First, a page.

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Estates: an intimate history by Lynsey…
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Estates: an intimate history (2007)

by Lynsey Hanley

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1677109,862 (4.01)17
"Lynsey Hanley was born and raised just outside of Birmingham on what was then the largest council estate in Europe, and she has lived for years on an estate in London's East End. Writing with passion, humour and a sense of history, she recounts the rise of social housing a century ago, its adoption as a fundamental right by leaders of the social welfare state in mid-century and its decline - as both idea and reality - in the 1960s and 70s." "Throughout, Hanley focuses on how shifting trends in urban planning and changing government policies - from 'Homes Fit for Heroes' to Le Corbusier's concrete tower blocks to the Right to Buy - affected those so often left out of the argument over council estates: the millions of people who live on them. What emerges is a vivid mix of memoir and social history, a book about a corner of society that the rest of Britain has left in the dark."--BOOK JACKET.… (more)

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» See also 17 mentions

Showing 1-5 of 7 (next | show all)
shelved at: 81 : Housing
  PeterKent2015 | Feb 14, 2016 |
shelved at: 81 : Housing
  mwbooks | Jan 22, 2016 |
I really enjoy works of social history. Whether fiction or non-fiction, generally the ones I have read have taken place at the beginning of the 20th century, and most are about poverty.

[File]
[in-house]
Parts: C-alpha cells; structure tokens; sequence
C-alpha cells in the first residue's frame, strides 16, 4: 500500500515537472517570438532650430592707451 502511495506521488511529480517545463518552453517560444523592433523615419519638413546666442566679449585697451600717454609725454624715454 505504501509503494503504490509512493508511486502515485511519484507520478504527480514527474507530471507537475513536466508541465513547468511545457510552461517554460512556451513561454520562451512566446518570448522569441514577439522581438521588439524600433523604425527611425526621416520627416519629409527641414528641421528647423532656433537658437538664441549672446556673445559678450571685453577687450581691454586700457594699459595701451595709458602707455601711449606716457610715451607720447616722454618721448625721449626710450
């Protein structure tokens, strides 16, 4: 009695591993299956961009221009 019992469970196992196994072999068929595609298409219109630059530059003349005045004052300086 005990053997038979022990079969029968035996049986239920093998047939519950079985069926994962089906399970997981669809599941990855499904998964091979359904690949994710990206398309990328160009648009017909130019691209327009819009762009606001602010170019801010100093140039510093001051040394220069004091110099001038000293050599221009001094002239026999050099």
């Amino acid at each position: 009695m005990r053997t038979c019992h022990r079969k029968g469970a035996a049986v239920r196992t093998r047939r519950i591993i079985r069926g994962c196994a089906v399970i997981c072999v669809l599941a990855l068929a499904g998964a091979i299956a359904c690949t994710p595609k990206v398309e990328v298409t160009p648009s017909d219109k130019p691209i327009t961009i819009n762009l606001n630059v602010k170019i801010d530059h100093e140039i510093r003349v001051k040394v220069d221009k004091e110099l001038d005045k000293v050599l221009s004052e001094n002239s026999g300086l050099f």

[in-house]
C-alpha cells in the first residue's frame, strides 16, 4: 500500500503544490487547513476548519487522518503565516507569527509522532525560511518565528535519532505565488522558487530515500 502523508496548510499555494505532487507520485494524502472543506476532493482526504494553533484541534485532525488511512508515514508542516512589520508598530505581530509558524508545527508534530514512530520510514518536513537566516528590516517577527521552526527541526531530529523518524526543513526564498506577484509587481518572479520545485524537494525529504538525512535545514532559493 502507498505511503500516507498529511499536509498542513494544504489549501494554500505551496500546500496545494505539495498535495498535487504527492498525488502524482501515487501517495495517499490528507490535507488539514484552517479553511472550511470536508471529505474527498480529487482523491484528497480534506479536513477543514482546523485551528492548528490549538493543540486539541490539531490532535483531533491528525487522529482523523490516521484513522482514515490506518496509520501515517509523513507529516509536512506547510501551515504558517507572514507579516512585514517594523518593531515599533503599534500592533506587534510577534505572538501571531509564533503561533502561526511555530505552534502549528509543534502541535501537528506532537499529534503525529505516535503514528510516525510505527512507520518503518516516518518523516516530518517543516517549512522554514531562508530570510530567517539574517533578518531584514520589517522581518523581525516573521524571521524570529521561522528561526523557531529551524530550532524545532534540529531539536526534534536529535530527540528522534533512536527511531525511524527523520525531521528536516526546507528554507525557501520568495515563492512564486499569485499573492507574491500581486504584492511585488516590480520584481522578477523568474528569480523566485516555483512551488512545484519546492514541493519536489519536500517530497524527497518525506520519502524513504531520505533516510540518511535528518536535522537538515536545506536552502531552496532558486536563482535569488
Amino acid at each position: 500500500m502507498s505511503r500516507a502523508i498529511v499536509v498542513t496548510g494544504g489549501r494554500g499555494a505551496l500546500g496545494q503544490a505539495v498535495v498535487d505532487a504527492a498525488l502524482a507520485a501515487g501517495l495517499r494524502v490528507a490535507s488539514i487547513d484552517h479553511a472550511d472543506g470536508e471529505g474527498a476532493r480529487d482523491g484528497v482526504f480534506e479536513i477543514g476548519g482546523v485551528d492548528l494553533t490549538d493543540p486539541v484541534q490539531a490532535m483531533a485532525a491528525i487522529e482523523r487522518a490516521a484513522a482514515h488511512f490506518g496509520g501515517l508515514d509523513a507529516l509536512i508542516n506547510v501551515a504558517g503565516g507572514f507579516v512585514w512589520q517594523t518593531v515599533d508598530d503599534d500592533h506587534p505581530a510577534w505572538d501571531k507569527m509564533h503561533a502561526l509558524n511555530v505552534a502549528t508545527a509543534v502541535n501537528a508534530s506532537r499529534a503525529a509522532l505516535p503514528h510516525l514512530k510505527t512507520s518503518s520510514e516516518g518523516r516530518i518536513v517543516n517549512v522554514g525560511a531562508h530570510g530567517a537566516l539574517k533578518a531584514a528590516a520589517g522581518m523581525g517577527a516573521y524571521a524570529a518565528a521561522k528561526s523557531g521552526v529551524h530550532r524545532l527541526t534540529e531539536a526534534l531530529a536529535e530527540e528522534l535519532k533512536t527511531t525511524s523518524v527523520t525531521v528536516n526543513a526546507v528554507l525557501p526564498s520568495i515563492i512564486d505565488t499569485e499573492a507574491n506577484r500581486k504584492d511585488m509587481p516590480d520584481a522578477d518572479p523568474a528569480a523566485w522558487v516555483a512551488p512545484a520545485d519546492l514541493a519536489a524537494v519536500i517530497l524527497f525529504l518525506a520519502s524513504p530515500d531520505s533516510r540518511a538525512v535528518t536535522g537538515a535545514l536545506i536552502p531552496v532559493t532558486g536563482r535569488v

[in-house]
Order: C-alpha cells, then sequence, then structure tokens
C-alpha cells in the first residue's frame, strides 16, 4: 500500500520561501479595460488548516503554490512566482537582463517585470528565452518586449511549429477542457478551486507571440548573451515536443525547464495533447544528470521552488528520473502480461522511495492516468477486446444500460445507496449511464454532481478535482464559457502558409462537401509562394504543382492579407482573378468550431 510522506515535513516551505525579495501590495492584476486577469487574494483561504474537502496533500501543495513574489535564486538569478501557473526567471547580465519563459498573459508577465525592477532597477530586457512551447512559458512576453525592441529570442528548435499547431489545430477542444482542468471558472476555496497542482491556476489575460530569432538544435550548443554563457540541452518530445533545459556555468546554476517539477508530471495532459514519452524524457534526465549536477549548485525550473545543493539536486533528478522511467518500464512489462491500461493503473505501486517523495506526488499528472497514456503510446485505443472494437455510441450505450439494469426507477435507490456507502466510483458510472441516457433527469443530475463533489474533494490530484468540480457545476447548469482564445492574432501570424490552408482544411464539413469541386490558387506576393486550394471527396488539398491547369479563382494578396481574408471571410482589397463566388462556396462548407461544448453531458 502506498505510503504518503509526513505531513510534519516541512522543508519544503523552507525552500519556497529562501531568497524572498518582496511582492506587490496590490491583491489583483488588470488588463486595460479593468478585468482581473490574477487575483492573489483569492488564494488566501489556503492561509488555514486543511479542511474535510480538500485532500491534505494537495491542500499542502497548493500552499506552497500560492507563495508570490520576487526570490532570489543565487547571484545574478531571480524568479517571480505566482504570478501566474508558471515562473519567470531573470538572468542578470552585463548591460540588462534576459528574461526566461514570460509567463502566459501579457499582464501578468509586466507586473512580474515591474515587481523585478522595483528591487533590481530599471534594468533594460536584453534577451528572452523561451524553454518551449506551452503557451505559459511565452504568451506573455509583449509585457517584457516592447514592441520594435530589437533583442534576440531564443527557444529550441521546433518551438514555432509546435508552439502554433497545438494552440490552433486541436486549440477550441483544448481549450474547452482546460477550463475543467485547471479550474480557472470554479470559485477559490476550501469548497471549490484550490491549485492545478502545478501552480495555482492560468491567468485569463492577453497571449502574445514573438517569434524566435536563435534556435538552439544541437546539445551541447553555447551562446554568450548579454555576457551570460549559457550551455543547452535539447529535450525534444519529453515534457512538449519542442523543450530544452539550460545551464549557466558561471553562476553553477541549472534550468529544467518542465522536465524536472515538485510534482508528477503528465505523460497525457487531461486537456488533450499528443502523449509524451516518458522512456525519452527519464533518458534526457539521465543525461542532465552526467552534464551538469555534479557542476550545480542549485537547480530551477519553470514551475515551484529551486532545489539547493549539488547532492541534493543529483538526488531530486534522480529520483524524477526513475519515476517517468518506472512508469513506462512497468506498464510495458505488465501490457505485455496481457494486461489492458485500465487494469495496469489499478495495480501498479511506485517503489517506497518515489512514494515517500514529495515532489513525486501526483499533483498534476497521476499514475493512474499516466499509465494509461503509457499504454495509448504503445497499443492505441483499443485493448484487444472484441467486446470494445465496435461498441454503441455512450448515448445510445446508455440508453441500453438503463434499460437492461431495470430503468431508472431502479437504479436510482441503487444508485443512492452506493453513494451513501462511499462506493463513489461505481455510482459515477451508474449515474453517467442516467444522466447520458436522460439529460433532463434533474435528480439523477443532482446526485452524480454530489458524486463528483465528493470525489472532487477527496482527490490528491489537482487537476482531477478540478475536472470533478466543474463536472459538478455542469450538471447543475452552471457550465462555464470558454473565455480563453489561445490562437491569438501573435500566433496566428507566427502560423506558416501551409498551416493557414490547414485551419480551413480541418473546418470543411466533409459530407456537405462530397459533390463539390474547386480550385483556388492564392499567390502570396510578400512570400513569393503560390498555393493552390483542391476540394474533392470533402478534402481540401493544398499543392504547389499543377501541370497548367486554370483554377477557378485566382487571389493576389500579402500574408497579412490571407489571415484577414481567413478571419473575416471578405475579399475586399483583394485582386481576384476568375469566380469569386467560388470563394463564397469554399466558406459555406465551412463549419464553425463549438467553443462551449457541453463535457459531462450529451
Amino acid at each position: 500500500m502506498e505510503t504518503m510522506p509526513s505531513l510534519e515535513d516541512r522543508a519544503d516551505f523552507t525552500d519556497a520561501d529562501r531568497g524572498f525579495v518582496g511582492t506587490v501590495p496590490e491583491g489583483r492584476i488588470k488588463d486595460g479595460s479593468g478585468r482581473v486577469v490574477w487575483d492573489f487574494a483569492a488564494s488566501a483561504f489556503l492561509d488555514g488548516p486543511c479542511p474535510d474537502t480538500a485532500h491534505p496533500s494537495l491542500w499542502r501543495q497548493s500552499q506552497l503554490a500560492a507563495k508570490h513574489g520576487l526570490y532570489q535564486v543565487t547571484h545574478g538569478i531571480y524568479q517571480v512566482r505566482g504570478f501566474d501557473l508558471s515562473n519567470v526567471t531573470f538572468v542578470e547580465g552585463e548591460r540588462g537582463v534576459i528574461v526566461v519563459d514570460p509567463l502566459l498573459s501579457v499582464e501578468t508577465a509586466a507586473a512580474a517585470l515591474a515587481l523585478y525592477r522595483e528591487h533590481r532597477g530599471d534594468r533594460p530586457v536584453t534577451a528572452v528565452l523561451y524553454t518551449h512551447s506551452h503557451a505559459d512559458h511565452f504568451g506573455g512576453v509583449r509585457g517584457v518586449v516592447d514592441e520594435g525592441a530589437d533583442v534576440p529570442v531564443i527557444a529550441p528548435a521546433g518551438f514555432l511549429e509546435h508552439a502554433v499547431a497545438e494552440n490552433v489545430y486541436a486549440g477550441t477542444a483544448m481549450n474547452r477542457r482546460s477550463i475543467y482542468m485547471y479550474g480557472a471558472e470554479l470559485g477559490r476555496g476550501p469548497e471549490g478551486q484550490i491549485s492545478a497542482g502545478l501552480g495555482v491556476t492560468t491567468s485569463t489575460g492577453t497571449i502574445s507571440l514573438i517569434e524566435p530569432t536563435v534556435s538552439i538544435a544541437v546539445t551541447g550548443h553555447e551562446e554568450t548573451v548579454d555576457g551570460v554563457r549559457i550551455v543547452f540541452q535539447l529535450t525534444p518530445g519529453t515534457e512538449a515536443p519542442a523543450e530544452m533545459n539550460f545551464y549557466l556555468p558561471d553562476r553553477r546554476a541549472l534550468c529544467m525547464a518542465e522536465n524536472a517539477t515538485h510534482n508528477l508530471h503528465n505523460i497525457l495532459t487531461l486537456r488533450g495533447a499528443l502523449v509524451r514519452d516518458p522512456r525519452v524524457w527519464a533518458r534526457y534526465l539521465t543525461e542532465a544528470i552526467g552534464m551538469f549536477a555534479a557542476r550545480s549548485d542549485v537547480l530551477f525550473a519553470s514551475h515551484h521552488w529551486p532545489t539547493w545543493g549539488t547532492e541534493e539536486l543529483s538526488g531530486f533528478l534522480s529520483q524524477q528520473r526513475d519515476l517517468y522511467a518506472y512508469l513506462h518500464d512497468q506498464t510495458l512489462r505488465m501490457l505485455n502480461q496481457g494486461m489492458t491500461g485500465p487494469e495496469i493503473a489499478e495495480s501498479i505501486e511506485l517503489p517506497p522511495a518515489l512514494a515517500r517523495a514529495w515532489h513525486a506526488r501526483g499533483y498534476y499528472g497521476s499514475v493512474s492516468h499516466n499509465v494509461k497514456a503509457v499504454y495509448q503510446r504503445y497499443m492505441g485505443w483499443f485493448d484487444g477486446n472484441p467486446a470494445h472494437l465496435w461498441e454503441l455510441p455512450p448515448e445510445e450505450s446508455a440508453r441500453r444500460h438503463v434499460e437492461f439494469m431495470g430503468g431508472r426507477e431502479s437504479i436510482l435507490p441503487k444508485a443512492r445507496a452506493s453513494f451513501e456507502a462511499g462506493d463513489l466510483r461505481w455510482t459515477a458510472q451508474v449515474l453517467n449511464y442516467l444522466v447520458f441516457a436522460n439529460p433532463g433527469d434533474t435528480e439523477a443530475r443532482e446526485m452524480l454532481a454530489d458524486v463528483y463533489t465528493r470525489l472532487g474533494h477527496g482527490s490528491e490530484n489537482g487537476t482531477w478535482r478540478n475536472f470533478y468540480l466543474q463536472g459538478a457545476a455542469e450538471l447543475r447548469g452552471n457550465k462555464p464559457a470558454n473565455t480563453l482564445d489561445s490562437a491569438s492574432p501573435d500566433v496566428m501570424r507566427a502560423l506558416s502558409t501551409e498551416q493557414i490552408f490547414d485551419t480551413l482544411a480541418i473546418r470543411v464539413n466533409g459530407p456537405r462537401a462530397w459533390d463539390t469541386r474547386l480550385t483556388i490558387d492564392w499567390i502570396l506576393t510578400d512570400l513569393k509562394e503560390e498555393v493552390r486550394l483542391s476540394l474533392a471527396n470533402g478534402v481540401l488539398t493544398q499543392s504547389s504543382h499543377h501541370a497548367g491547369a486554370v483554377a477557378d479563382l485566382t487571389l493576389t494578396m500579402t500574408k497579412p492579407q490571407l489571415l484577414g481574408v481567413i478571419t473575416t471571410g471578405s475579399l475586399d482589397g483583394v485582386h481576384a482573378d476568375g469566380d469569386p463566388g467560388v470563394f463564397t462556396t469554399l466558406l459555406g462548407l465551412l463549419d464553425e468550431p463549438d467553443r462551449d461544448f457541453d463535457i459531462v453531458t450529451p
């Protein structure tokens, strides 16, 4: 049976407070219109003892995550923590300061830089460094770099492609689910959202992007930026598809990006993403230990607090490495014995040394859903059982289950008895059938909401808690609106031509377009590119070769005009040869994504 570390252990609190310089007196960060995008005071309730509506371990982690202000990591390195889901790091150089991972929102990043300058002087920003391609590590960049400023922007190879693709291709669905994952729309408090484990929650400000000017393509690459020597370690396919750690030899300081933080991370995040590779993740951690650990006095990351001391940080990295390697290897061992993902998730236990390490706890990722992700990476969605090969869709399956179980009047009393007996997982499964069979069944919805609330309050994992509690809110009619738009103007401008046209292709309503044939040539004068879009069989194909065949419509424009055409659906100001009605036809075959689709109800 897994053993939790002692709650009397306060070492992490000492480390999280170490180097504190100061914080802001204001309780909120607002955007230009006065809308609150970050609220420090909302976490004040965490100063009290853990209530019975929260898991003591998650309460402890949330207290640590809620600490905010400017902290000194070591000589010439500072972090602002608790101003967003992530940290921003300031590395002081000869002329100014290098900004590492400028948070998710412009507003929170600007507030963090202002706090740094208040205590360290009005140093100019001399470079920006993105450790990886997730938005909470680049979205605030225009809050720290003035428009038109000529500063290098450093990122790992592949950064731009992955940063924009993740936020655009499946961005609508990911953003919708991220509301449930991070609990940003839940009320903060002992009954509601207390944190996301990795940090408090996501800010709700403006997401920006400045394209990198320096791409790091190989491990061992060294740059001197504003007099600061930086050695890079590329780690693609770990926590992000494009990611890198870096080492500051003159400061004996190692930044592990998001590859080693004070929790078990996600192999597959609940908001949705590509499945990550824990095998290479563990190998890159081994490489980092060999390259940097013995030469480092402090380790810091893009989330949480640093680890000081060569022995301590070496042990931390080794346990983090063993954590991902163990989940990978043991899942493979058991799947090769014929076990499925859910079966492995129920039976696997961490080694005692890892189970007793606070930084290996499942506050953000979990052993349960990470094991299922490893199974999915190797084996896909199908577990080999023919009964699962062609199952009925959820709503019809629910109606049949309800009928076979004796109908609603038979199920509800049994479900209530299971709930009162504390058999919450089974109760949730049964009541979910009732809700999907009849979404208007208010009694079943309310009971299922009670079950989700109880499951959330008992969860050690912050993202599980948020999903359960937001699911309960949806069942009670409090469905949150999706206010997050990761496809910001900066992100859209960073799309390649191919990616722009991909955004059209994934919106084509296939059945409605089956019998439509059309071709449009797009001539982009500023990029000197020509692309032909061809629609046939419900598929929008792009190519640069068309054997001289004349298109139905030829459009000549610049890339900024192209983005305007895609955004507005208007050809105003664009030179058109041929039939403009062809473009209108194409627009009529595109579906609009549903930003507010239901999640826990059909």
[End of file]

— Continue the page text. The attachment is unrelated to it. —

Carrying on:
This book looks at council housing from starting with Lynsey’s childhood in the 1960s and then looking back to the building of council houses for the “Homes fit for Heroes” campaign of the 1910s following the history of ‘Estates’ up to the beginning of the new millennium.

When council houses were built after the First World War, most people rented privately, often in houses in a dreadful condition in slums. The new vision of homes that people could be proud of was an exciting vision of the future. But the reality was that by the 1950s and 60s, enormous estates were being built. These were so large that the people living in them felt isolated. Many lacked decent facilities of shops and pubs and the people living in them were largely stigmatised. Of course, this wasn’t true of all council estates, but those built in large towns often turned into a sort of ghetto, where ‘outsiders’ wouldn’t dare to enter. High rise tower blocks came along and these were often even worse, often referred to as “Slums in the Sky.

Lynsey Hanley, who grew up on a large council estate near Birmingham, explores the rise – and fall – of council housing. I’m not really a political creature and I don’t want to get into a debate about Thatcher, but the policy of selling-off council houses really sounded a death-knell for council housing. It wouldn’t have been so bad if the money had been ploughed back in to rebuilding so that a new generation could become tenants – but councils were expressly forbidden from using these funds to regenerate housing. The upshot was a shortage of houses for people who were unable to afford to buy – meaning they were largely back to renting from private landlords again. Whilst we may not have gone back to the slum housing of old, we do seem to almost have gone full-circle again.